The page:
25. Bilateral
    • paired structure existing on the right and left side of the body. 
    • e.g. kidney
  26. unilateral
    existing on one side only.e.g. spleen
  27. ipsilateral
    • existing on the same side.
    • something occuring on the same side of the body as another structure.
    • e.g. the stomach and the spleen are both viscera on the left side of the body.
  28. contralateral
    • existing on opposite sides( left vs. right) of the body. these are different viscersa
    •  the liver and the stomach or contralateral, one on the right and the other on the left, respectively. The right hand and the left are also contralateral
  29. Flexion and extension
    • happen in the transverse and sagittal plane
    • flexion is to decrease the angles between two parts or bones of the body
    • extension is to increase the angles between two parts or bones of the body .( usually going towards the posterior)
  30. Dorsiflexion
    decreasing the angle of the dorsum of the foot. lofting toes off the ground.
  31. plantarflexion
    • decreasing the angles of the plantar portion of the foot ; standing on your toes.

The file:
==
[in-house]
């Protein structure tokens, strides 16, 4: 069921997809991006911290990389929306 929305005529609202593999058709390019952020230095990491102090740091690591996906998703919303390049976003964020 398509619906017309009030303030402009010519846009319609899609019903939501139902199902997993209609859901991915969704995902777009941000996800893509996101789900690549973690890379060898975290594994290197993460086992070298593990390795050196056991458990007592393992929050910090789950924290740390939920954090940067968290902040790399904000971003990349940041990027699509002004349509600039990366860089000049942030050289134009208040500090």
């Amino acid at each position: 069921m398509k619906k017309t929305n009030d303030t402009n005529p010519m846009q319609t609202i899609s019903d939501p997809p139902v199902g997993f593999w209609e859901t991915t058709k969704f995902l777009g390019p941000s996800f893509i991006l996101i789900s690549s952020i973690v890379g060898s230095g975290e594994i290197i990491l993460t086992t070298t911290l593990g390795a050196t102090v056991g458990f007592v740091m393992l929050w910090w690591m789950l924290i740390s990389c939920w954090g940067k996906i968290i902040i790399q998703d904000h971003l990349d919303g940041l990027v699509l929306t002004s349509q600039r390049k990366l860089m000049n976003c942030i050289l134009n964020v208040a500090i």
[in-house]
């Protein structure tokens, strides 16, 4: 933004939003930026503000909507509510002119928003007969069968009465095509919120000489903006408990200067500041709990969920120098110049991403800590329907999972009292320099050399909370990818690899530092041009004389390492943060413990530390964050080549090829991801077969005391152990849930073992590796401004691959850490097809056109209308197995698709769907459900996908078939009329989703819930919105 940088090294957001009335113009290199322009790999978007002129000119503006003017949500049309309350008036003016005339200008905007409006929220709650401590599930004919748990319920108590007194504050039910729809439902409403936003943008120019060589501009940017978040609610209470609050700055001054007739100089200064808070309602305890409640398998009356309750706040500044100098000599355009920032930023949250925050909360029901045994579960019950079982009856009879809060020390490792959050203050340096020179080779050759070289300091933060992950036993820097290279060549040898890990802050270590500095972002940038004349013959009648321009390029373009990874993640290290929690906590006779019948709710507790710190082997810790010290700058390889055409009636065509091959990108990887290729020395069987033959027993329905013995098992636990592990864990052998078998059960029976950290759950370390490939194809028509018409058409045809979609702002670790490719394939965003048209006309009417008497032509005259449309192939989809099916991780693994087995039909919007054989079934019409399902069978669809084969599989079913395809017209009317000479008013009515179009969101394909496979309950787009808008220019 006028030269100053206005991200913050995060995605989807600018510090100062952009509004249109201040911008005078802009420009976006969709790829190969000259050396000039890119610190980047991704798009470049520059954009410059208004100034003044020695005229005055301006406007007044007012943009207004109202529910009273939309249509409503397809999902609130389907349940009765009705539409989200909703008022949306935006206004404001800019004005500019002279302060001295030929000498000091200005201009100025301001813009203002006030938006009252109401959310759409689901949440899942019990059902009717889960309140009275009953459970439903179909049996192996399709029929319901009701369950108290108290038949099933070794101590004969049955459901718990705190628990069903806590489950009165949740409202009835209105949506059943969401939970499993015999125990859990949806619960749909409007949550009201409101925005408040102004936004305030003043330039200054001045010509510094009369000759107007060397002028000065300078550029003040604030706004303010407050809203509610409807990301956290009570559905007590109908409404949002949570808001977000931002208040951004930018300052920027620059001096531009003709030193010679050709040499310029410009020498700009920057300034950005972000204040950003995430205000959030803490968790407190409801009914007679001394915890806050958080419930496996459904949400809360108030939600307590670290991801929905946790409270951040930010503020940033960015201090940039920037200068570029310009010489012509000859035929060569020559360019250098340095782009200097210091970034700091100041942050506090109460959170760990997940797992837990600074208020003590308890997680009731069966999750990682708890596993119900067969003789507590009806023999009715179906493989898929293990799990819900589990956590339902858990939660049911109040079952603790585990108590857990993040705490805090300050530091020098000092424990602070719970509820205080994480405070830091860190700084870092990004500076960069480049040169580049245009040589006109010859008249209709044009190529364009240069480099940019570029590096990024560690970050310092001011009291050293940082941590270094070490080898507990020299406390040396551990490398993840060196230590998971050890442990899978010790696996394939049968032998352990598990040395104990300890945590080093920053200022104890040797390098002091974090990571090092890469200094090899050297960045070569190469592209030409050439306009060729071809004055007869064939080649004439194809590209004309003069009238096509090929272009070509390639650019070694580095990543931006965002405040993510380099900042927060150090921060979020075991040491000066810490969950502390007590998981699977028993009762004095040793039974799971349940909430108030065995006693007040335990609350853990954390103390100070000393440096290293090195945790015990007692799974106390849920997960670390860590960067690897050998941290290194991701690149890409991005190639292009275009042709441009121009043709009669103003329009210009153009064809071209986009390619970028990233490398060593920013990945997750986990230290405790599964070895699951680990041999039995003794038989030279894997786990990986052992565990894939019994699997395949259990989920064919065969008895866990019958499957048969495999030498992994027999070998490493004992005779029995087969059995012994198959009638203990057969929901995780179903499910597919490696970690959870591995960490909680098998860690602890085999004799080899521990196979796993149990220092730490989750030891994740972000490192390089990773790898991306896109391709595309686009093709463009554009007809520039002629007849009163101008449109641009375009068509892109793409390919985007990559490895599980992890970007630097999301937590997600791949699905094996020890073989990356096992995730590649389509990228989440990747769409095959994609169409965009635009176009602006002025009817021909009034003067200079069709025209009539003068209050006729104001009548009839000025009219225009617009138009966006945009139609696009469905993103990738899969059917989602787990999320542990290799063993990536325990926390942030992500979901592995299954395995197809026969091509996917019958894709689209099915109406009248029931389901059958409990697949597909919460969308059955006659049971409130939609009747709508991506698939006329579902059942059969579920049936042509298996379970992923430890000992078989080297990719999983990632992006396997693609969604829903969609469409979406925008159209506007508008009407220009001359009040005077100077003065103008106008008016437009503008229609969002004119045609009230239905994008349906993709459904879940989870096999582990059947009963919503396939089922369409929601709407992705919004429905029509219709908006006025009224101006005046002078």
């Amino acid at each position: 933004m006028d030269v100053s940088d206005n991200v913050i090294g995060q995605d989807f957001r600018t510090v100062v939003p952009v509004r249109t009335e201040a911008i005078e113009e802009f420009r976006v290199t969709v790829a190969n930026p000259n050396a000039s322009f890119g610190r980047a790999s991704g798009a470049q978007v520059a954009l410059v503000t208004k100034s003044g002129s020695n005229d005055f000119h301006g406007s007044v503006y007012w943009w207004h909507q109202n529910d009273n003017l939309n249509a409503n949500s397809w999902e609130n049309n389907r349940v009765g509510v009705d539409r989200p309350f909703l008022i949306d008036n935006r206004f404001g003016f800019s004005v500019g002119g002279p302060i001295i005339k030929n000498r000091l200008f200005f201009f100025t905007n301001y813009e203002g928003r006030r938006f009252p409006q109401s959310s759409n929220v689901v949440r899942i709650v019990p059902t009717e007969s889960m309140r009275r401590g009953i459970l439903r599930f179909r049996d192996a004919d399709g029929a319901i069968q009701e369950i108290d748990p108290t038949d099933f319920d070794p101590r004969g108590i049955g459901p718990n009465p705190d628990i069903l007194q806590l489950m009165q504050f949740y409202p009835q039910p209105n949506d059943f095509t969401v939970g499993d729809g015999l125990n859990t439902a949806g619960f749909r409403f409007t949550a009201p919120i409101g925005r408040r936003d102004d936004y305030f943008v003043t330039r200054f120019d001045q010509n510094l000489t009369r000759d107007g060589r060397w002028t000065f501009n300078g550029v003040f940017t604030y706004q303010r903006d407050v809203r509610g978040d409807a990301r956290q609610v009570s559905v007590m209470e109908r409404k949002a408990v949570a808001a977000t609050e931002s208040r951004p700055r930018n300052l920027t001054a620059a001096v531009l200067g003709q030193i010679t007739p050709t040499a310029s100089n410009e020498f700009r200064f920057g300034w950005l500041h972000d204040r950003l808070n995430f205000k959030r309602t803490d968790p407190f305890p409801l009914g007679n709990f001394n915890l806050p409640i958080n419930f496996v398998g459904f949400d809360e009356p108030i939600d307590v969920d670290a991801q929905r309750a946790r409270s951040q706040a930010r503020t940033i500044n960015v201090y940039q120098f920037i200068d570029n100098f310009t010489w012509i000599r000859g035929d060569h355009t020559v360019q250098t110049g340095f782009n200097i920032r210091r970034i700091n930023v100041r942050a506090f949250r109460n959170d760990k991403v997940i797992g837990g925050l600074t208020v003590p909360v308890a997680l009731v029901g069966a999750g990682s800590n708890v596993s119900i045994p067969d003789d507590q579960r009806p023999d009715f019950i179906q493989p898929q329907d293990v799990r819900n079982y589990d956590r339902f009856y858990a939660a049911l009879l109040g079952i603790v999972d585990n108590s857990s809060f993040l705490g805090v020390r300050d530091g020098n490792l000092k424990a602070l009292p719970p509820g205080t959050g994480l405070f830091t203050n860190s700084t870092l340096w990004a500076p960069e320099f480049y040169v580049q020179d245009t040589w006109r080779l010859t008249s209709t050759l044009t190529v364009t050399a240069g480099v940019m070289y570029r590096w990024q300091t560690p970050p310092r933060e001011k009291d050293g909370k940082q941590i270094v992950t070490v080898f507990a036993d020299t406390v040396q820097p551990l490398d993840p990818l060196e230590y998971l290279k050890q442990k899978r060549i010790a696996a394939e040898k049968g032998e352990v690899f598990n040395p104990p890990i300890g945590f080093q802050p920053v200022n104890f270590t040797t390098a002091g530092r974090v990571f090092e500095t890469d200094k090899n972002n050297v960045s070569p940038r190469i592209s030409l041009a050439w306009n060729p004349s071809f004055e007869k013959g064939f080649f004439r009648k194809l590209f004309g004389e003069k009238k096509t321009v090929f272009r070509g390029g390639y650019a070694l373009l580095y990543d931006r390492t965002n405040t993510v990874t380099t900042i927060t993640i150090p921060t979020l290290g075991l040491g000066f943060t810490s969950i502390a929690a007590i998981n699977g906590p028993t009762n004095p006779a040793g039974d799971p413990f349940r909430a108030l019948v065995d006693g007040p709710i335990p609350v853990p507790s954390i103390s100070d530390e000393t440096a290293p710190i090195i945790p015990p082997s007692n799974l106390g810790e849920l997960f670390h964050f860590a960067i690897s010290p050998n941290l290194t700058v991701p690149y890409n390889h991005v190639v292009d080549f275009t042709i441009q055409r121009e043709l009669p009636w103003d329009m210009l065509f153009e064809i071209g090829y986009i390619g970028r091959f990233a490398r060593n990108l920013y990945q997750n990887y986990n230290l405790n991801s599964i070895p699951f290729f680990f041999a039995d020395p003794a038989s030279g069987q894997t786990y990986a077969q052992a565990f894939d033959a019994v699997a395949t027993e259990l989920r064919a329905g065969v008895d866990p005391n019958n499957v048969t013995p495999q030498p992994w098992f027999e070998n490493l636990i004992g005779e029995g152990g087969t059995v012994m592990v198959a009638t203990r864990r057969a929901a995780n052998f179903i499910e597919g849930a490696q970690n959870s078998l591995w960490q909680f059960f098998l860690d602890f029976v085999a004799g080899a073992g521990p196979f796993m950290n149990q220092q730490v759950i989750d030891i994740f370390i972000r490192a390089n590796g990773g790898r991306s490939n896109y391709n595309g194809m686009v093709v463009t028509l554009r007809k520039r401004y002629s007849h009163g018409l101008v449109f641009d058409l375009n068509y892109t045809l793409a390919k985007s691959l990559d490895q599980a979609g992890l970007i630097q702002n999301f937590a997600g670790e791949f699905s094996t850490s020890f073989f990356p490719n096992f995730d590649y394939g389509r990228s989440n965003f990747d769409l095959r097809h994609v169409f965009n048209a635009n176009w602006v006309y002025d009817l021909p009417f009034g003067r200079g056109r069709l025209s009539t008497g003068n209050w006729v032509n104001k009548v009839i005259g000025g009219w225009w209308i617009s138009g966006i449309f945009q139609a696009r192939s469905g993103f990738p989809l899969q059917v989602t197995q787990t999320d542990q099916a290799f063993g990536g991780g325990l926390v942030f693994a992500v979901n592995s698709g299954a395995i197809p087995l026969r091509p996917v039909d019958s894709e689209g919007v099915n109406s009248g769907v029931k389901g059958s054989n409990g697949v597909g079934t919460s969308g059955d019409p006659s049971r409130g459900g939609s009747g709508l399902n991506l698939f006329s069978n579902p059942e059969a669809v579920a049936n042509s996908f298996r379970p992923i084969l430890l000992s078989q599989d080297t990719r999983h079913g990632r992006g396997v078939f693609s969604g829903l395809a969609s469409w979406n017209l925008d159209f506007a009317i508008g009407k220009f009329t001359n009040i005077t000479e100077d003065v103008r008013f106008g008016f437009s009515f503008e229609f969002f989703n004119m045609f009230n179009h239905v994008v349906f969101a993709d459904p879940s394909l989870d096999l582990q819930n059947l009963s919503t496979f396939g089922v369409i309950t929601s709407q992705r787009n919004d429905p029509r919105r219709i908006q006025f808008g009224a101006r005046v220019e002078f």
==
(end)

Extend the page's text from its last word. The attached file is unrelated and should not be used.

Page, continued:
• dosiflexion and plantarflexion are specific to the foot
  32. hyperextension
    extension beyond normal limit, usually results in injury.
  33. abduction
    moving away from the midline
  34. adduction
    moving closer to the medianplane
  35. Right and left lateral flexion
    • specific to the neck and trunk
    • bending the neck from side to side
  36. Circumduction
    • circular motion .
    • This can be done with the hip or shoulder. 
    • sequence of flexion abduction extension and adduction
  37. Rotation
    • turning or revolving a body part around its longitudinal axis
    • medial rotation turn or rotates the anterior surface of a limb toward the median plans
    • lateral rotation turns or rotates the anterior of a limb away from the median plane.
  38. Pronation
    Hand: rotates the radius, thumb side, toward the median plane.
  39. Pronation & Supination
    rotational movements
  40. Supination
    • anatomical postion of the arm
    • radius of forearm, thumb side is lateral
    • Palmar facing forward and the dorsum facing to dorsal/posterior.
  41. Eversion
    • Turning the sole of the feet laterally .
    • when the foot is everted it is also dorsiflexed.
  42. Inversion
    when the sole of the feet are closer to the median plane
  43. Elevation
    raise or move superiorly; e.g. shurgging
  44. Depression
    lowers or moves posteriorly.e.g. depressing shoulders
  45. Protrusion
    move forward or anteriorly
  46. Retrusion
    move backwards or posteriorly
  47. Protraction and retraction
    • moving the shoulder front and back.
    • as you move it forward it is anterolateral
    • and you move it back it is posteromedial because it is going loser to the median plance
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Anatomical Terminology